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Home > Article Categories > Medical Vocational Articles > The Recession Friendly Trade Schools

The Recession Friendly Trade Schools

The recession made a negative impact not only in the US, but also to several countries around the globe. Businesses affected by this unfortunate event are insurance, real-estate, automotive, construction, manufacturing, and retail. There are industries which are said to be recession-proof like Health Services, Education, Government, Agriculture, Legal Services, and Financial Services such as accounting.

I mentioned that education is one of the "so called" recession-proof industries, and vocational or trade schools falls under this category. It seems that trade schools are doing great during recession. Why is this?

It's not true that there are no available jobs today. In fact, there are quite a number of high paying jobs available out there. The only problem is that most of the job seekers lack the necessary skills for the job being offered. This is where trade schools come in. Job seekers enroll to vocational schools to learn the necessary skills needed for the job they are interested to get into.

Laid-off workers are finding new careers as a massage therapists, bartenders, care givers.. etc. Thanks to vocational schools some employees, who lost their old jobs, were able to get back on their feet again.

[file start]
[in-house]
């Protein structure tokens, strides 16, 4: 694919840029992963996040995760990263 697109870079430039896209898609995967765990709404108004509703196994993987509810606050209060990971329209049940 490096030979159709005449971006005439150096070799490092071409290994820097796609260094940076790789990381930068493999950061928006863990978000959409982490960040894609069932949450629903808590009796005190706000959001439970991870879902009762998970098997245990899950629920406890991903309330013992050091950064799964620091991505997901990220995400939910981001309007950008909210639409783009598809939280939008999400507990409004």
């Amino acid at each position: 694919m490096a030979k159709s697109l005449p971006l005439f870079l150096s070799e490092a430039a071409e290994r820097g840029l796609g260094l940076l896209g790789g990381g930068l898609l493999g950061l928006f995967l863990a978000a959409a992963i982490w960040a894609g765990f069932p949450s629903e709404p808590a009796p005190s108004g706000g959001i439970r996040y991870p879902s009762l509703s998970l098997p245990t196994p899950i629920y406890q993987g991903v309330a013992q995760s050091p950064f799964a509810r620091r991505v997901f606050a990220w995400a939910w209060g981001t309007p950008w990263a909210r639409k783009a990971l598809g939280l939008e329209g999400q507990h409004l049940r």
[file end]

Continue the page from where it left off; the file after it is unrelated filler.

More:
But the road to success is usually peppered with obstacles. Despite high demand for vocational schools, the recession starved state budgets which means there won't be any significant funding increases in the near future.

For-profit colleges and trade schools also caught the critics' attention. Critics believe there are schools that exaggerate the value of their degree programs. For-profits trade schools have been accused that they over promise and under deliver, that these schools have exploited the recession as a lucrative recruiting tool while tapping a larger pool of federal student aid.

The Obama administration is concerned about these for-profit colleges' aggressive marketing practices. They have toughened rules which now restricts institutions that receive federal student aids from paying their admissions recruiters on the basis of the number of enrollees. The administration is also tightening regulations to make sure that vocational schools receiving aid dollars will prepare students for meaningful employment so that they can generate income to pay back their loans and not end up in financial distress."

Vocational or Trade Schools and For-profit colleges are one of the fast-growing American industry and has become a beneficiary of the recession. Enrolling to these schools won't guarantee immediate employment, but students flock these establishments to gain the necessary skills they needed to land a decent paying job.

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